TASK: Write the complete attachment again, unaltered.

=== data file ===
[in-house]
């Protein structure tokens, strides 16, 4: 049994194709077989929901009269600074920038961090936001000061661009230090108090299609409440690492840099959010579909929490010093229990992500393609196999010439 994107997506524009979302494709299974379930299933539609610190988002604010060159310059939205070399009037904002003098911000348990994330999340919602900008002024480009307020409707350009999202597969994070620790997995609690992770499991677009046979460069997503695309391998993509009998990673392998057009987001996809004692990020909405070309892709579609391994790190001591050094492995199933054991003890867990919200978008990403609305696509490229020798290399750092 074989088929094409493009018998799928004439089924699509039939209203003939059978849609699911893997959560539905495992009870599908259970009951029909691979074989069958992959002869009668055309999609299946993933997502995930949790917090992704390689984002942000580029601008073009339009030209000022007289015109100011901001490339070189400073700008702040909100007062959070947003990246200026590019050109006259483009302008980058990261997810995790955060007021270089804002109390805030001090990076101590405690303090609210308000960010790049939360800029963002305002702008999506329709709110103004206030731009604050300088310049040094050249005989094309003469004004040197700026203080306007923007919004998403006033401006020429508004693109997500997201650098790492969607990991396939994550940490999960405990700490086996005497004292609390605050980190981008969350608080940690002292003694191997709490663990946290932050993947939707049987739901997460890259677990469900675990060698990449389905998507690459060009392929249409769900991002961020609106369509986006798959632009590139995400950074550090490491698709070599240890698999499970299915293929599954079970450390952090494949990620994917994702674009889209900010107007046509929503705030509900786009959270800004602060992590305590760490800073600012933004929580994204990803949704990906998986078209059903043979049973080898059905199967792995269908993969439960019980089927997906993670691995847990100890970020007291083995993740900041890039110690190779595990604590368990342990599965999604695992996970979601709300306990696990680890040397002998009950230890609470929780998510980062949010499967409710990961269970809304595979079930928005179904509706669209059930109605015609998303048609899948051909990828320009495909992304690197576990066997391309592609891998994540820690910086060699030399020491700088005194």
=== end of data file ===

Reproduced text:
[in-house]
């Protein structure tokens, strides 16, 4: 049994194709077989929901009269600074920038961090936001000061661009230090108090299609409440690492840099959010579909929490010093229990992500393609196999010439 994107997506524009979302494709299974379930299933539609610190988002604010060159310059939205070399009037904002003098911000348990994330999340919602900008002024480009307020409707350009999202597969994070620790997995609690992770499991677009046979460069997503695309391998993509009998990673392998057009987001996809004692990020909405070309892709579609391994790190001591050094492995199933054991003890867990919200978008990403609305696509490229020798290399750092 074989088929094409493009018998799928004439089924699509039939209203003939059978849609699911893997959560539905495992009870599908259970009951029909691979074989069958992959002869009668055309999609299946993933997502995930949790917090992704390689984002942000580029601008073009339009030209000022007289015109100011901001490339070189400073700008702040909100007062959070947003990246200026590019050109006259483009302008980058990261997810995790955060007021270089804002109390805030001090990076101590405690303090609210308000960010790049939360800029963002305002702008999506329709709110103004206030731009604050300088310049040094050249005989094309003469004004040197700026203080306007923007919004998403006033401006020429508004693109997500997201650098790492969607990991396939994550940490999960405990700490086996005497004292609390605050980190981008969350608080940690002292003694191997709490663990946290932050993947939707049987739901997460890259677990469900675990060698990449389905998507690459060009392929249409769900991002961020609106369509986006798959632009590139995400950074550090490491698709070599240890698999499970299915293929599954079970450390952090494949990620994917994702674009889209900010107007046509929503705030509900786009959270800004602060992590305590760490800073600012933004929580994204990803949704990906998986078209059903043979049973080898059905199967792995269908993969439960019980089927997906993670691995847990100890970020007291083995993740900041890039110690190779595990604590368990342990599965999604695992996970979601709300306990696990680890040397002998009950230890609470929780998510980062949010499967409710990961269970809304595979079930928005179904509706669209059930109605015609998303048609899948051909990828320009495909992304690197576990066997391309592609891998994540820690910086060699030399020491700088005194």